At the outset we wish to also remind you that the references in your letter to the Basel Action Network (BAN) alone as author of our coalition letters must be corrected. BAN is but one member of a growing coalition. BAN was simply chosen as the focal point for correspondence for a coalition which now includes, Greenpeace International, Waste Not, Greenpeace Denmark, Essential Action, the Environmental Justice Networking Forum (EJNF) and Livaningo in Mozambique. This response as do all of our previous letters and positions, come from all of the greater coalition partners.
Towards Transparency and Community Involvement -- Proposal for a True Public Hearing and New Environmental Impact Assessment
As mentioned above, Livaningo has joined our coalition following the visit of some of our members to Mozambique to alert local citizenry to the risks and alternatives to hazardous waste incineration. Members of this new organization had never heard of the proposed incineration plan and the risks involved until visited by toxics activists Bobby Peek (Environmental Justice Networking Forum, South Africa) and Ann Leonard (Basel Action Network and Essential Action, USA) and Dr. Paul Connett. Dr. Connett is Professor of Chemistry at St. Lawrence University. He is one of the world's leading experts on the environmental impacts of incineration. He has traveled to over 40 countries to study incinerator-related issues and has published dozens of scientific papers on incineration. He called the public involvement and EIA process in this case a "sham."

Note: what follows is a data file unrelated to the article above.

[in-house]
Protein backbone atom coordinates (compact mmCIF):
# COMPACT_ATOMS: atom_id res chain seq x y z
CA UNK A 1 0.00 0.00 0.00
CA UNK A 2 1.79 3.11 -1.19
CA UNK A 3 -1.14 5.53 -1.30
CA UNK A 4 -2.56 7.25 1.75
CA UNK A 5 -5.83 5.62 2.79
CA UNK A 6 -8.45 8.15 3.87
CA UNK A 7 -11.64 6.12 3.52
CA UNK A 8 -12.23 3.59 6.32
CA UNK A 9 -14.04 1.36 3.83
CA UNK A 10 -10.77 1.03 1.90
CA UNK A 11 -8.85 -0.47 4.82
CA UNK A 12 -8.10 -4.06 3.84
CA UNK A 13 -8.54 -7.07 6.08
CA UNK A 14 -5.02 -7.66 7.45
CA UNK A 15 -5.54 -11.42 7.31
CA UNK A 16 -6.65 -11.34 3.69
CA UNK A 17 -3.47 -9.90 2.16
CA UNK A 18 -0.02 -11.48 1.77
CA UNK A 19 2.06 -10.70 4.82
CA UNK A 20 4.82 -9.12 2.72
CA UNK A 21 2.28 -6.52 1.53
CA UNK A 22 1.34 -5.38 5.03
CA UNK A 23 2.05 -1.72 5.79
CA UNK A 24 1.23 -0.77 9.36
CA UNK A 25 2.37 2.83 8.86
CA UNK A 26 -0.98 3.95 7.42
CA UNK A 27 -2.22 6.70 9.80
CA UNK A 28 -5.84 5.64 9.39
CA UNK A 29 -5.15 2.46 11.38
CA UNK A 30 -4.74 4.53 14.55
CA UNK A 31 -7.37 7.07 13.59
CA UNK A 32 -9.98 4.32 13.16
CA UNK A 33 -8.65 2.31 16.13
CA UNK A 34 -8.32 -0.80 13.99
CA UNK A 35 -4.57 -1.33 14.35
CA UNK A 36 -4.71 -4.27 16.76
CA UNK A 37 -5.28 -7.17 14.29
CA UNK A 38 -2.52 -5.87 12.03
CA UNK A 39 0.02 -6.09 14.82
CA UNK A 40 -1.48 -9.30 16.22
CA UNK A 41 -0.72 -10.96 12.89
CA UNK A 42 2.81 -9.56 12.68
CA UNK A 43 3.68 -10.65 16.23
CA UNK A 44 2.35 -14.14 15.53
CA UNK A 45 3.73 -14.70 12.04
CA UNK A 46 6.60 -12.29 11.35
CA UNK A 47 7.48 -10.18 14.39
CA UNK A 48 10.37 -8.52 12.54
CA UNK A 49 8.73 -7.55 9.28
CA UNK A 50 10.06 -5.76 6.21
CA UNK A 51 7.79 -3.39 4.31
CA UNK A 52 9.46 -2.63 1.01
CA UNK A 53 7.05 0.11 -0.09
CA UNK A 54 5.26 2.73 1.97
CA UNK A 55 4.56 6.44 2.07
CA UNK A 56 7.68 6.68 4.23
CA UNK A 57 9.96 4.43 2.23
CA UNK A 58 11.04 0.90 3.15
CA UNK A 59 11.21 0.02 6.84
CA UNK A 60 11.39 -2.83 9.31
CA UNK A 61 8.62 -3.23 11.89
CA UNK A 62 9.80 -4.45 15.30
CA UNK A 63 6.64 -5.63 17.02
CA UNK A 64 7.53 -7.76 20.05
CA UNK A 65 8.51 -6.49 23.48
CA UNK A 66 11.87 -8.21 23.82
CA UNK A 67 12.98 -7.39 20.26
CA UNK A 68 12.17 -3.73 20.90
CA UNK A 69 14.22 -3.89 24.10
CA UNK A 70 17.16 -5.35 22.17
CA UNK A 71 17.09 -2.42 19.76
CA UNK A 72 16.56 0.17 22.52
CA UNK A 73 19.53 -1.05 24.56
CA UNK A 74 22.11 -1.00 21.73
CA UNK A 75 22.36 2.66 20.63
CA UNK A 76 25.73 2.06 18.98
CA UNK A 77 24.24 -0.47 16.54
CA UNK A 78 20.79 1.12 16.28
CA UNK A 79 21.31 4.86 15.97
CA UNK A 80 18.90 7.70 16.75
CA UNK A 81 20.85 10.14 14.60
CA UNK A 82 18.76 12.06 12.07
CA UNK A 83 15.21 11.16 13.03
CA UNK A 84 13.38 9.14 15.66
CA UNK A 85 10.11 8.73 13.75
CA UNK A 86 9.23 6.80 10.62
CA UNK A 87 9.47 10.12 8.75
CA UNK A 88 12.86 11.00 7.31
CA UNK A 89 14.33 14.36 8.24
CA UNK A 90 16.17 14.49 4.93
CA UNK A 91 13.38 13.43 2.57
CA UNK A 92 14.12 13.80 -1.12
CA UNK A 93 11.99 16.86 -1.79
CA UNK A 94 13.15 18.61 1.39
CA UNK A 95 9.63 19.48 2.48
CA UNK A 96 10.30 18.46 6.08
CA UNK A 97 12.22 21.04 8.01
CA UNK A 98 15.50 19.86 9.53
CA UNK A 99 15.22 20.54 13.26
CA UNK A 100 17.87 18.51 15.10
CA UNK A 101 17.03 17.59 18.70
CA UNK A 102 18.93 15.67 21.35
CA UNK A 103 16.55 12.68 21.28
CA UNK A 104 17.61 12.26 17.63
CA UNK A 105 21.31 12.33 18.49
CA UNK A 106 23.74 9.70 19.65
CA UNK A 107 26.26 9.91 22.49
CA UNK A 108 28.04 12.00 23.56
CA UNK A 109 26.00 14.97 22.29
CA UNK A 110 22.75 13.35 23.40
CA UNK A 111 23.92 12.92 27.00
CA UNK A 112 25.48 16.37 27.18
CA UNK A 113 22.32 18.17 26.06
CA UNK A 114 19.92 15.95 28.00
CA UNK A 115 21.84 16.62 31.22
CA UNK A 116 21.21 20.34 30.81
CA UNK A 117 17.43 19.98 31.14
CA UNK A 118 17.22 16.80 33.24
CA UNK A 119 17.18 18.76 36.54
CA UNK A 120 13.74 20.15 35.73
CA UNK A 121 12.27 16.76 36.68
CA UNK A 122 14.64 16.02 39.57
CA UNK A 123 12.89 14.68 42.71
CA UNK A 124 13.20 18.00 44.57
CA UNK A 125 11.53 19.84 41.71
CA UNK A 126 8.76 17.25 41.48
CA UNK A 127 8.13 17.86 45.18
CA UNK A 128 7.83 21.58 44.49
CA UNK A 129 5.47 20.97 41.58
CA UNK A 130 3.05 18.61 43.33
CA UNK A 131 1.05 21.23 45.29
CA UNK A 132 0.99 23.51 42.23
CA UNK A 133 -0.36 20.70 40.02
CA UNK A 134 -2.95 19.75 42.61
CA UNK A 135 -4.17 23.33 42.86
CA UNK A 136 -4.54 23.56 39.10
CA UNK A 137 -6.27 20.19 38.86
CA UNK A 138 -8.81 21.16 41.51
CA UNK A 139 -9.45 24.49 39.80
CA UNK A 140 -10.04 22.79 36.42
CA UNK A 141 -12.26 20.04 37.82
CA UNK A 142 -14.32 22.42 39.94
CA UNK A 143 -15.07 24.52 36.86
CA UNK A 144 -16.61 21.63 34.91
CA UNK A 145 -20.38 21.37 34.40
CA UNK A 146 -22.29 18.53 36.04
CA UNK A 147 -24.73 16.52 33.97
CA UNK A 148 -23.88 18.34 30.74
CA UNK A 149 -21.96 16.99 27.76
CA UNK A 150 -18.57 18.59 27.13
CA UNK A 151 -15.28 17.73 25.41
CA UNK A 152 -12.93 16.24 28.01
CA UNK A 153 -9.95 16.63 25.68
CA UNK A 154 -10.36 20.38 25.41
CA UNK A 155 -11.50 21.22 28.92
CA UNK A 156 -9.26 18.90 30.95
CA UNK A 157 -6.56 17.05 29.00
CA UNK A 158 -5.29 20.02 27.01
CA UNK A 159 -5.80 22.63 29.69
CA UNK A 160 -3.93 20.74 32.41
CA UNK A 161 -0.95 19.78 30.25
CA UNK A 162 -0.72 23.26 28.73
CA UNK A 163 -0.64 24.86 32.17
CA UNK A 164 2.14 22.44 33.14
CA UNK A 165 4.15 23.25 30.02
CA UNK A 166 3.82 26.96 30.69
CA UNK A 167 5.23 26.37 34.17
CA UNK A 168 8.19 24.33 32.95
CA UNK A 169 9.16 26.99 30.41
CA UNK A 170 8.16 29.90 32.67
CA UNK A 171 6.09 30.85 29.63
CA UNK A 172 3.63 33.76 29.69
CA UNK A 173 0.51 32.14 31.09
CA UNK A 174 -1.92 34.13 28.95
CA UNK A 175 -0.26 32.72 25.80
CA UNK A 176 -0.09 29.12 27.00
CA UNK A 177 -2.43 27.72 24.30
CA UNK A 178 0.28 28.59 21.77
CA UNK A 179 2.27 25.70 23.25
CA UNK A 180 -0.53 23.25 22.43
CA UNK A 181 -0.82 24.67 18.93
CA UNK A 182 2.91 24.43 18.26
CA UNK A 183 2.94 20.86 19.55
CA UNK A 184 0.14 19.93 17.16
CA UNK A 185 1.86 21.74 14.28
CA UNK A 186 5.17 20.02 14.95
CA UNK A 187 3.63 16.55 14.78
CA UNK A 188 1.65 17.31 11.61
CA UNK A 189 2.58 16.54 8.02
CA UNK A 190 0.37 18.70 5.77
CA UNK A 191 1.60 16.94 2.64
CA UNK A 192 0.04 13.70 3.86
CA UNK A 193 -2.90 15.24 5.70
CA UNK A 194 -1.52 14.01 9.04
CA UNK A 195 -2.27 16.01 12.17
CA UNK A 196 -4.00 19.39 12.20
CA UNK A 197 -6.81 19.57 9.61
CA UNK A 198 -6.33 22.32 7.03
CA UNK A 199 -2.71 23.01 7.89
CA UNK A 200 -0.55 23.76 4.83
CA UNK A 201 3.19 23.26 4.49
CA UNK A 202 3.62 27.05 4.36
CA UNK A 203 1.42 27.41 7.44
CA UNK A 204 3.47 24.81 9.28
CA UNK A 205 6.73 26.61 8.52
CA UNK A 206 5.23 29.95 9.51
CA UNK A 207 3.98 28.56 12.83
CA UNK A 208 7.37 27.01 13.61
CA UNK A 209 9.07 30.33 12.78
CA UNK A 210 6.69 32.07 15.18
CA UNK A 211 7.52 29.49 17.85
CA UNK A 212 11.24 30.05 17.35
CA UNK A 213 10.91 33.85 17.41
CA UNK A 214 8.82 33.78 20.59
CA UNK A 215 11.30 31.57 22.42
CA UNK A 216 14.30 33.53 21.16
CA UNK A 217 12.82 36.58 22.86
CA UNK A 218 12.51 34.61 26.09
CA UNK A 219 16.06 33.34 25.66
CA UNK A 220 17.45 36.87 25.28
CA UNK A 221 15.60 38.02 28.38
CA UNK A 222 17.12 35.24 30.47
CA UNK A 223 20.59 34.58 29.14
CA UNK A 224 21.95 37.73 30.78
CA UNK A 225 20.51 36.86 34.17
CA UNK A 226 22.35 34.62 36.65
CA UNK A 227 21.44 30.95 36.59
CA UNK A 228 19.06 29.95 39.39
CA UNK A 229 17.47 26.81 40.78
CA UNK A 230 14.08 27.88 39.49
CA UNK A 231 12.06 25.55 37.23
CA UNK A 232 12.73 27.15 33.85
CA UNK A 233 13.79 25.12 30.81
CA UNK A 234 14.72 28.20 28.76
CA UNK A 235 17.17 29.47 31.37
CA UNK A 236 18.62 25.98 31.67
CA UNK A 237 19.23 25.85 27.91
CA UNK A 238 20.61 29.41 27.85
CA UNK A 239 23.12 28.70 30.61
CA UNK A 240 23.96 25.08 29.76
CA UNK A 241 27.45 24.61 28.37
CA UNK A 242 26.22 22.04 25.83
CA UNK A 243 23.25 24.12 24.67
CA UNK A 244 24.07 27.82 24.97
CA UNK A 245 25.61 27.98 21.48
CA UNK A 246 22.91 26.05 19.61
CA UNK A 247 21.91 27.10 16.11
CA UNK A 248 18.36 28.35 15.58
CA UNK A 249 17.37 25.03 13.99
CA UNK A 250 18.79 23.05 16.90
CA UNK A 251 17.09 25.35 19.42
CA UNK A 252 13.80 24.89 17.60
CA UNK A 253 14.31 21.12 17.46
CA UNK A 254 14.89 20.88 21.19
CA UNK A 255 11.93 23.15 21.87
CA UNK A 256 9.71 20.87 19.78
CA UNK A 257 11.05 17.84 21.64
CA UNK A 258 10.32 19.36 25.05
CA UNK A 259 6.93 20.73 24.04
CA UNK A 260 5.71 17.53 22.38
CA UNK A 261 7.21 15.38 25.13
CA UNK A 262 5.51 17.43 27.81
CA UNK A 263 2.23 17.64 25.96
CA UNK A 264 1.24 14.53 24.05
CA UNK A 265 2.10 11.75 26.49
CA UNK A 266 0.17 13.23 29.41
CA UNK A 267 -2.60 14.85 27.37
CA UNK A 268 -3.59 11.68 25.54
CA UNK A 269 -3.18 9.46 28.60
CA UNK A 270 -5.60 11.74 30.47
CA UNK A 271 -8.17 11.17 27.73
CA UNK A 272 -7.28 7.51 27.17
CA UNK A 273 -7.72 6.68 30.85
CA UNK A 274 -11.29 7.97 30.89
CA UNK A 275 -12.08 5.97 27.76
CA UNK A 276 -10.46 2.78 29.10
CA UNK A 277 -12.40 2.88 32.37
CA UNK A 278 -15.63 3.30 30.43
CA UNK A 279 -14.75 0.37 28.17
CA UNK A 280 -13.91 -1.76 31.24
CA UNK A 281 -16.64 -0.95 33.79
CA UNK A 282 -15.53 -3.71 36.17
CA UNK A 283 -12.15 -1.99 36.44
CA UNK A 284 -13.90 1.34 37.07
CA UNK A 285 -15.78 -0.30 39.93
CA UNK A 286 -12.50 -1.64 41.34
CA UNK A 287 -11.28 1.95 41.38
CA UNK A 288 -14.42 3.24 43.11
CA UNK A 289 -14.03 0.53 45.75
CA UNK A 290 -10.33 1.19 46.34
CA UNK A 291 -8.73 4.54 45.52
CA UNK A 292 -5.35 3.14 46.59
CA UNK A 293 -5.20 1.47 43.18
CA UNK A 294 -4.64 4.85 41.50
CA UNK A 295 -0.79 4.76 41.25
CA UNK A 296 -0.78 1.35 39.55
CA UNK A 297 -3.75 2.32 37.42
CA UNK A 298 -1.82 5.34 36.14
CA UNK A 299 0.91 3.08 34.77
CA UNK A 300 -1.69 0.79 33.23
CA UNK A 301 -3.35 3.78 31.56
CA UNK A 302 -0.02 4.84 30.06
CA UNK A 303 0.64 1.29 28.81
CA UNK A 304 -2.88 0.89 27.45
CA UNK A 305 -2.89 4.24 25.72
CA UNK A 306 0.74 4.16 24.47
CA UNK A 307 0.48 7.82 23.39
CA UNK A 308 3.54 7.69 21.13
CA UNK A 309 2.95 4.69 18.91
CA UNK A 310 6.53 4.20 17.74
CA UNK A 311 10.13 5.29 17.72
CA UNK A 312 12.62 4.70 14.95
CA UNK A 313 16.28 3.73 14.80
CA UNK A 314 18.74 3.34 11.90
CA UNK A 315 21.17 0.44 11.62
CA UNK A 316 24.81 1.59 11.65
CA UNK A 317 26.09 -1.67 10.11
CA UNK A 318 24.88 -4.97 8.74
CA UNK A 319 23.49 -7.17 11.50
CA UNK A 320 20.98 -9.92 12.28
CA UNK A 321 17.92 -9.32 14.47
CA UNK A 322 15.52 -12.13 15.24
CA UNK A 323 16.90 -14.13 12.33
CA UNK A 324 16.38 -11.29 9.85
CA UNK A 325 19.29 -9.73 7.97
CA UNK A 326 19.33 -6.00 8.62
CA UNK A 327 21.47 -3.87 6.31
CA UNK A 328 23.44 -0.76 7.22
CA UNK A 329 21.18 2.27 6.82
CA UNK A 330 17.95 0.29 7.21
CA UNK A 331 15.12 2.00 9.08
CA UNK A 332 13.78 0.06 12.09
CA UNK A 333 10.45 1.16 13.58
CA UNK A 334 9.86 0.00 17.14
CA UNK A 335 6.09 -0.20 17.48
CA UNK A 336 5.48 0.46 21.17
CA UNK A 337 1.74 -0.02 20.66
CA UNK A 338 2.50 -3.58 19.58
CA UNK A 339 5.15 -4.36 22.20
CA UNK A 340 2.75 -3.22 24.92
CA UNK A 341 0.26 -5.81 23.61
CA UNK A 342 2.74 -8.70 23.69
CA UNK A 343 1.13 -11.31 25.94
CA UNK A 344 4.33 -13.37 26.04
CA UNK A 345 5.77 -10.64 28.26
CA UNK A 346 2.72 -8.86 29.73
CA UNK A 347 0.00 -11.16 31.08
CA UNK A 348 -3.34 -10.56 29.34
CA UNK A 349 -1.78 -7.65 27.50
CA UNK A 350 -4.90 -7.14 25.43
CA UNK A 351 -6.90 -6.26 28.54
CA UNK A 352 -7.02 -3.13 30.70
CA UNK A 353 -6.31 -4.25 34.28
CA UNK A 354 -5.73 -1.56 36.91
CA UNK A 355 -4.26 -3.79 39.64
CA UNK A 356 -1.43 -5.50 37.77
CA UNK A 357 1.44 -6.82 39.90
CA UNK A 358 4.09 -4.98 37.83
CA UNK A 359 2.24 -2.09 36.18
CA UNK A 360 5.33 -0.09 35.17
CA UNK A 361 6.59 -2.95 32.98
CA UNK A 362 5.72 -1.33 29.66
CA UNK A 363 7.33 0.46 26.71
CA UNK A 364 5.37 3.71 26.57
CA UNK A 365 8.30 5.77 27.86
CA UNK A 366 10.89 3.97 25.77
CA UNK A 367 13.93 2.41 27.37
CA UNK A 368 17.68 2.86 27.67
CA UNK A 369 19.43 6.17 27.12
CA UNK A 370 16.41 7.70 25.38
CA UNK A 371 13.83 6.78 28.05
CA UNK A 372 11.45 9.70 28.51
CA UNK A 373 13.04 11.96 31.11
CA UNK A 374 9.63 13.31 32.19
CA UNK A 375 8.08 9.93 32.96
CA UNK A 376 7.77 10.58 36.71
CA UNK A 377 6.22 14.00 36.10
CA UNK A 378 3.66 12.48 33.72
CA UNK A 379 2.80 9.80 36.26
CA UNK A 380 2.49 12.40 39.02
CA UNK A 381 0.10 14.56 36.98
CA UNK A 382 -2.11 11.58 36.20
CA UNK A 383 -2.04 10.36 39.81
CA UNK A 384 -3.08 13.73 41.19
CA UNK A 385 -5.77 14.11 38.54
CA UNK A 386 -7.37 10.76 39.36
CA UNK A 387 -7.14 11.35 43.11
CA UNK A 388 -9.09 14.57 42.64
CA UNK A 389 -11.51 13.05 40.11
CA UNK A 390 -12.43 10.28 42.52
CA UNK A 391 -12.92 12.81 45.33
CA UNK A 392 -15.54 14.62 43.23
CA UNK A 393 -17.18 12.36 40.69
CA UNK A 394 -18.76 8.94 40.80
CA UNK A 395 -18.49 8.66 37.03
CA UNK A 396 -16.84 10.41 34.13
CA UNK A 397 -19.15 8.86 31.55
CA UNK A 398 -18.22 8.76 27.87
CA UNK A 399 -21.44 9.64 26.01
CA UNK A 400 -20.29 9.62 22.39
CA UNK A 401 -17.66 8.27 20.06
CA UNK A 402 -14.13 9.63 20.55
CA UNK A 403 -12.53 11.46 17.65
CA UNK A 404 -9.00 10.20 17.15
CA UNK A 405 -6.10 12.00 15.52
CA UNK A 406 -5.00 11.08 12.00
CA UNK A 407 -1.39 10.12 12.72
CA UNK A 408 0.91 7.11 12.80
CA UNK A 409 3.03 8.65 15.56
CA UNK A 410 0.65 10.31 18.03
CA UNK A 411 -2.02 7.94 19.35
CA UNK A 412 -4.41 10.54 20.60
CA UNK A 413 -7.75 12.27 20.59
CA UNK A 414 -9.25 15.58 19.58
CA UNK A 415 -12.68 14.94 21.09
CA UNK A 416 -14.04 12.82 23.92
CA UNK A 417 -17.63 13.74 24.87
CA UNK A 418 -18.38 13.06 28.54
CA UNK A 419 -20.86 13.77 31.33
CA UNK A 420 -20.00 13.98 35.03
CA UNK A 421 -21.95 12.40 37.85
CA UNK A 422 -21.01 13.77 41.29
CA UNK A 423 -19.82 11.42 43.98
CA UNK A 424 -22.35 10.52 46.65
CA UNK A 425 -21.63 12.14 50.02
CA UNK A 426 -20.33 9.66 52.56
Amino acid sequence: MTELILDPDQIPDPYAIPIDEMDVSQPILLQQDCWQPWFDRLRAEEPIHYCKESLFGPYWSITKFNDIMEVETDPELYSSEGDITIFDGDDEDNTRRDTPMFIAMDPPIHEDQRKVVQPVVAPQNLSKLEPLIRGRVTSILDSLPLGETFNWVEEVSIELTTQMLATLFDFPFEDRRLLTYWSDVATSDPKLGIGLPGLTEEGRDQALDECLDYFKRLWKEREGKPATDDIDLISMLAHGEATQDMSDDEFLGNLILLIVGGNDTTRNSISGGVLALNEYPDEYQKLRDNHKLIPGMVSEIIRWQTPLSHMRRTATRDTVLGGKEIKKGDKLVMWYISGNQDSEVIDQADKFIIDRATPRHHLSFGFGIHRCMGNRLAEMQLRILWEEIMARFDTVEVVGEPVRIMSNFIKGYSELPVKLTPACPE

The most disturbing finding of the coalition mission to Mozambique was that almost none of the residents of Matola or Maputo had ever heard of the plans to incinerate hazardous wastes nor knew of the risks involved.
On Danida’s website it is stated:
"Denmark has a longstanding tradition of actively involving individuals, non-governmental organizations and associations and businesses formally and informally in formulating and implementing environmental policies."
Yet in the only "hearing" that was ever held in Mozambique according to Livaningo’s inquiry, only the collection of the pesticides and not their localincineration was ever discussed, and no project documentation was made available in any language -- not even the diminutive (32 page) Environmental Impact Assessment (EIA). This approach can hardly be considered "actively involving individuals...non-governmental organizations" in "formally and informally ... formulating and implementing policies." Rather the public involvement in this project has been a misleading token effort which seemed designed to merely check the "public involvement box" in Danida’s specifications rather than truly involve impacted stakeholders in the decision-making process.
Now, the officials of MICOA have agreed to revise their EIA. However from statements made by these officials it appears this exercise is being undertaken while the outcome has been pre-determined -- that local incineration will proceed. They have been quoted in the press as saying that the project is going ahead according to plan, while the EIA is being revised! Such an approach is unacceptable and shows that there is no intention of having a fair EIA process.
Further, neither MICOA nor Danida has yet accepted our proposal to hold a true public hearing on the issue, allowing international experts to participate and fully exploring all of the risks and all of the available options. This is a necessary component of any EIA process.
We as a coalition, will not view the revised EIA process as a legitimate one unless the following reasonable requests are met: